Maryland, Pennsylvania and Virginia required strict silver loading in 2021 (and some or all in years prior). New Mexico and Colorado have new regulations going into effect in 2022. Texas has passed a law requiring the state insurance commissioner to take the value of Cost Sharing Reduction (added to silver plans only) into account during rate review.

Silver loading as mandated in Maryland, Pennsylvania and Virginia makes gold plans at least marginally cheaper than silver plans, increasing value for enrollees with incomes above 200% of the Federal Poverty Level ($25,520 for an individual in 2021). Below that income threshold, Cost Sharing Reduction (CSR) raises the actuarial value of silver plans to a roughly platinum level.

Friday, August 13, 2021

On staying out of the coverage gap: expert advice

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I have a post up on healthinsurance.org addressing a subject near my heart: how to help more people avoid the "coverage gap" in states that have refused to enact the ACA Medicaid expansion.  That is, how to avoid being denied any help paying by estimating next year's income at a level below 100% of the Federal Poverty Level.

Eligibility for subsidized coverage (now free at incomes in the 100-150% FPL range, e.g., for anyone just over the eligibility threshold) is based on an estimate of next year's income. A lot of variables go into such estimates, especially for people with low incomes, who are often self-employed or work variable and unpredictable hours, or rely on tips, or do seasonal work. In this piece, brokers and enrollment counselors who have been at work since the ACA marketplace launched explain in detail how to maximize a good-faith estimate when necessary.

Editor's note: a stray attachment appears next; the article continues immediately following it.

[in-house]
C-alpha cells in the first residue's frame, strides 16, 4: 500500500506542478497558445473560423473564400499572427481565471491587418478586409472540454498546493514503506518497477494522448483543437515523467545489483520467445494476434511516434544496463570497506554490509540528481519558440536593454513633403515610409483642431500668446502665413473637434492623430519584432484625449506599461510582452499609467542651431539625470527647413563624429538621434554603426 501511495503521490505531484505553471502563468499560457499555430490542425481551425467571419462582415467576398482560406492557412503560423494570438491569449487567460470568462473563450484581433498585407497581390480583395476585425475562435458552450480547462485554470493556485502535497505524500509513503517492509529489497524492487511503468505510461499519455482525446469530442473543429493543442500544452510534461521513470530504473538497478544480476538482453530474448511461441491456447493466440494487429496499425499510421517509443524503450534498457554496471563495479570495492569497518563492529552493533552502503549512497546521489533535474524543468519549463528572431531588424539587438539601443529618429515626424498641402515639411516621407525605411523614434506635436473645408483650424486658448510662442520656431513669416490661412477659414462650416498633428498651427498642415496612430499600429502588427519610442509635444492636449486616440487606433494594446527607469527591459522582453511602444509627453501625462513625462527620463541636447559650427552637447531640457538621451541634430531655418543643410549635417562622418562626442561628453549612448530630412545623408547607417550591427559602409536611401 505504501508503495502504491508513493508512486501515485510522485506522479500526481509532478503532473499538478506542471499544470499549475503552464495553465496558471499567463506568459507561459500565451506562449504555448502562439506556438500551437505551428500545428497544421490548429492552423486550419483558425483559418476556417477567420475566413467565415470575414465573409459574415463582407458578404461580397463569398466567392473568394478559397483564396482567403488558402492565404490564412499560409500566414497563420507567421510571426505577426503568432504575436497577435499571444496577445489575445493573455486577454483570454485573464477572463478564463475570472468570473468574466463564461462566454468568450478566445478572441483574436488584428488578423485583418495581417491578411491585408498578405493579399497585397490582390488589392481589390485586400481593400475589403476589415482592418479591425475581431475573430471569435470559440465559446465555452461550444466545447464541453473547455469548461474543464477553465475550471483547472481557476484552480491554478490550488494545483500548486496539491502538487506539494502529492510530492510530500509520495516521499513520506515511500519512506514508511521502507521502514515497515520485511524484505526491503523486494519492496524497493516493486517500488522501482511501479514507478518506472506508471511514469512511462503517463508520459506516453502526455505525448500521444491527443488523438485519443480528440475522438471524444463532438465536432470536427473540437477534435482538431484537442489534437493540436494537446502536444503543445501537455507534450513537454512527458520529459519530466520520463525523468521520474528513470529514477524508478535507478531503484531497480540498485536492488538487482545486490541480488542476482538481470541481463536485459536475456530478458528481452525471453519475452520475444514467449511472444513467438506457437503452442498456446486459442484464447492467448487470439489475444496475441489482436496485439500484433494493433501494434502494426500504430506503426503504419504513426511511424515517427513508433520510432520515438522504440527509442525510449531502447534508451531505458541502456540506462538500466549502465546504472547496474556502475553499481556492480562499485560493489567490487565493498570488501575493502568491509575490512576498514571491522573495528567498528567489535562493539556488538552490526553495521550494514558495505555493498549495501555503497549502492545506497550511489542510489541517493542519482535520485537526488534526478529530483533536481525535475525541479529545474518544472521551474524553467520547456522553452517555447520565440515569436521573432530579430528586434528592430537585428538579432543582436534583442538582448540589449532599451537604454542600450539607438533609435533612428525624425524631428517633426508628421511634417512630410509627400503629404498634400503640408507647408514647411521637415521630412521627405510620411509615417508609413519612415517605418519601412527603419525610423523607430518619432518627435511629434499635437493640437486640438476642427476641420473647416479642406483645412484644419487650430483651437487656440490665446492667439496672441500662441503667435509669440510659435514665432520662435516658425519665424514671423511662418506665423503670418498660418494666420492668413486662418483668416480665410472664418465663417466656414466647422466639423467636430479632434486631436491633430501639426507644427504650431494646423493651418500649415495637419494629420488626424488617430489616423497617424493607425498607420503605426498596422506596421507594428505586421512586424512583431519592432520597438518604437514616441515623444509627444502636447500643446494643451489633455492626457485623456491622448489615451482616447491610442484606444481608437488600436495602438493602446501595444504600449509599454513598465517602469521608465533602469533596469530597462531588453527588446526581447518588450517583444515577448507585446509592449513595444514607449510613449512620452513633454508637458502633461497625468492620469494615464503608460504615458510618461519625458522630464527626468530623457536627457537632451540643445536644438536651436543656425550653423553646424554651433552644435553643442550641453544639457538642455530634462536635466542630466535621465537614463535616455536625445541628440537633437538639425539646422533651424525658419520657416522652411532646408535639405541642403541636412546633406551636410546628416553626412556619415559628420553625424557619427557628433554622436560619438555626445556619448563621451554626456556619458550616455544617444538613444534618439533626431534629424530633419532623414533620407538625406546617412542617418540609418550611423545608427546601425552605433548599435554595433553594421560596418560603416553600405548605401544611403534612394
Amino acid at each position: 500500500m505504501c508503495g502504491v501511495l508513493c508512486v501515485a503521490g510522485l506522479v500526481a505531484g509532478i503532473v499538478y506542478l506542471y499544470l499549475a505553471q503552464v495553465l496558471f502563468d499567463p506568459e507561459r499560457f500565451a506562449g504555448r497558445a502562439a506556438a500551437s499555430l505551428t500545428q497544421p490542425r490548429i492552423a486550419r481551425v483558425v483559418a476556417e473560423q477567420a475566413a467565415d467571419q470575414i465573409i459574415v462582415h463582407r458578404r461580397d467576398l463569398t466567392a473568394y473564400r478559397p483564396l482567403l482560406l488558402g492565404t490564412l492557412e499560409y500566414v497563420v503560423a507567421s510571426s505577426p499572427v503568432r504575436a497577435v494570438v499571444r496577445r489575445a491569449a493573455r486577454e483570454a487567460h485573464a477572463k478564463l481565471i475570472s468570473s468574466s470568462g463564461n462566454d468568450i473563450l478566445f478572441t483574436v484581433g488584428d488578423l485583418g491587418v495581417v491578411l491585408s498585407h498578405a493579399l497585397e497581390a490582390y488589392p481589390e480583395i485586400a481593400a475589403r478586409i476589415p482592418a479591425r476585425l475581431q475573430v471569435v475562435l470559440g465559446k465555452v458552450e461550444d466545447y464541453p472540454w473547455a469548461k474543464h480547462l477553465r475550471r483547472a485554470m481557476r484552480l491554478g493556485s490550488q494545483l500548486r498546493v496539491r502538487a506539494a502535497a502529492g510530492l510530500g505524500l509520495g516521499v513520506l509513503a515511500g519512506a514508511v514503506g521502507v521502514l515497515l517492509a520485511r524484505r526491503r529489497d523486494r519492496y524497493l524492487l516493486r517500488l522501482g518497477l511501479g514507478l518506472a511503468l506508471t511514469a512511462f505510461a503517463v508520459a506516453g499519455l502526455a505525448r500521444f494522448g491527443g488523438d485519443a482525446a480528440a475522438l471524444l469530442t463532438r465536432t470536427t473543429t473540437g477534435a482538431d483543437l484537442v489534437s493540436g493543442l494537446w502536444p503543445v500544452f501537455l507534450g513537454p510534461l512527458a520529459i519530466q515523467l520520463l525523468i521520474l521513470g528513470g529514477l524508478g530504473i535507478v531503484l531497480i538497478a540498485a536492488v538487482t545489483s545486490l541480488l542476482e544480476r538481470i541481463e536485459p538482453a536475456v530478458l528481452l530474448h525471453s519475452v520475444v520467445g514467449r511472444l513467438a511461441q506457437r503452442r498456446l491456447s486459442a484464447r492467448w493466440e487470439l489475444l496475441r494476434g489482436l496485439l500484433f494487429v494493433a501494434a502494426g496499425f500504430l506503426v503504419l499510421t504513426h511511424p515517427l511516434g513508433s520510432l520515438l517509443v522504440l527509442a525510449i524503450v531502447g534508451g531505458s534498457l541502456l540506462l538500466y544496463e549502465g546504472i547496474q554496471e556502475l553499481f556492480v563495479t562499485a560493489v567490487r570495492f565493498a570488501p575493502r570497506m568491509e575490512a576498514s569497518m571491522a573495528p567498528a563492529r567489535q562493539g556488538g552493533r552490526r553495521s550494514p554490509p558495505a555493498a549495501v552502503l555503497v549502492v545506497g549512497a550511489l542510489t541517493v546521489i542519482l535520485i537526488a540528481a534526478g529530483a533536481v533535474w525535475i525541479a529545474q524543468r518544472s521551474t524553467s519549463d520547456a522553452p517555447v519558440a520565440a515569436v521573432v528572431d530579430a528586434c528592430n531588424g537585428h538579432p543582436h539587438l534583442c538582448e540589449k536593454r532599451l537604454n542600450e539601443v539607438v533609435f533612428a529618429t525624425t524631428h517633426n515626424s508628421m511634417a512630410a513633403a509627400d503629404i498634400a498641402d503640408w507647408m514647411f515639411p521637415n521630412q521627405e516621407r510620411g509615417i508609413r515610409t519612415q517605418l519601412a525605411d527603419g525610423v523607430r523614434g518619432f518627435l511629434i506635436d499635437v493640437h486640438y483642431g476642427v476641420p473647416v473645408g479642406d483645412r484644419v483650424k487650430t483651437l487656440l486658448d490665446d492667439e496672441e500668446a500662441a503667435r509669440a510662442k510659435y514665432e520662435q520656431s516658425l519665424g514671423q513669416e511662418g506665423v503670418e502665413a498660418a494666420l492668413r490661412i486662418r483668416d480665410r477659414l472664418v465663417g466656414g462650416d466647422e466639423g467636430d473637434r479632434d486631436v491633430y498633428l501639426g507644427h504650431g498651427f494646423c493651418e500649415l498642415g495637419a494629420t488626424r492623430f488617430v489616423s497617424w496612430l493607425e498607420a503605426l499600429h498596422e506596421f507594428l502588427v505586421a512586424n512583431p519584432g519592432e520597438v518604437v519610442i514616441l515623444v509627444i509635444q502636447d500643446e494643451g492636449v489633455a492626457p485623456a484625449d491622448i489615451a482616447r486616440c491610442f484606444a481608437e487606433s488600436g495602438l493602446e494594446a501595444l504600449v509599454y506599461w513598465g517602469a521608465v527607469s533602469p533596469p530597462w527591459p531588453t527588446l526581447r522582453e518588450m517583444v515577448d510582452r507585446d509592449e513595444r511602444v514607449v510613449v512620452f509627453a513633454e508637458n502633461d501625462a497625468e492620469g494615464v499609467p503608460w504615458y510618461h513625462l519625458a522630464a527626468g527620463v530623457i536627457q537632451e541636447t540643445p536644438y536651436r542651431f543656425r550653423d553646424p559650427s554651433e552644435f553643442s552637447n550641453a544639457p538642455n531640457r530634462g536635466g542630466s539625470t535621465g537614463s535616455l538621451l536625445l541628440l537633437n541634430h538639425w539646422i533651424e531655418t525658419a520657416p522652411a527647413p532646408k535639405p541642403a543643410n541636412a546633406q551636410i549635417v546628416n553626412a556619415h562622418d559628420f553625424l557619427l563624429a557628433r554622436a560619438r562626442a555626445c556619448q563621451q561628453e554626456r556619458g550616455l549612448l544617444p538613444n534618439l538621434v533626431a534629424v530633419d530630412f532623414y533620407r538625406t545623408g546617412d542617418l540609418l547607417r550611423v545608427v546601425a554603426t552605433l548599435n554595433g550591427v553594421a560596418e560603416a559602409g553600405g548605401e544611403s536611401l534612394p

In many, many cases, failing to qualify for subsidized coverage is a matter of ignorance. The application does not tell you that there's a minimum income threshold you need to cross. Accordingly, the first step in helping low-income people seeking coverage is to spell out the minimum qualifying income:

This point can't be emphasized enough, according to Shelli Quenga Director of Programs at the Palmetto Project, a nonprofit health insurance brokerage in South Carolina.  "You need to know what amount you're shooting for," Quenga says. "You need to know where that line is. HealthCare.gov does not tell you."

Paradoxically, the application does recognize income uncertainty, and in fact positively invites applicants to take it into account:

Tuesday, August 10, 2021

Total marketplace enrollment likely approaches 13 million

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Axios reports that Vice President Harris will announce today that more than 2.5 million people have signed up for marketplace coverage during the emergency Special Enrollment Period that began on February 15 and ends on August 15. (Yesterday, Charles Gaba estimated 2.57 million total SEP enrollments as of July 31.) [Update: CMS's SEP report through July 31 is out and cites the 2.5 million total.]

Just for fun, let's take a stab on where total marketplace enrollment likely stands right now. 

We know that effectuated enrollment totaled 11,290,546 in February, and that about 2.5 million additional enrollees have been logged since then. The wild card is disenrollments during those months. To estimate them, our best hints come from monthly enrollment tallies in 2020, recorded in the effectuated enrollment snapshot for February 2021.

Thursday, August 05, 2021

Maximizing the ACA Innovation Waiver: Biosimilar silver loading, anyone?

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Ask, and it shall be given

The advocates for more affordable health insurance at Families USA are asking the Biden administration to loosen up the Catch-22 that confronts states seeking to take advantage of the ACA's section 1332 innovation waivers.

1332 waivers enable states to propose alterations to virtually every feature of the ACA marketplace in pursuit of more affordable and effective coverage. The alternative scheme must cover at least as many people at least as comprehensively as the existing marketplace, and must do so without increasing the federal deficit. 

As currently interpreted, the deficit-neutral requirement presents a Catch-22: if the state's alternative scheme ends up costing more because more people sign up, the state is responsible for the excess costs, even if the coverage costs less (or no more) per person than the exiting ACA marketplace.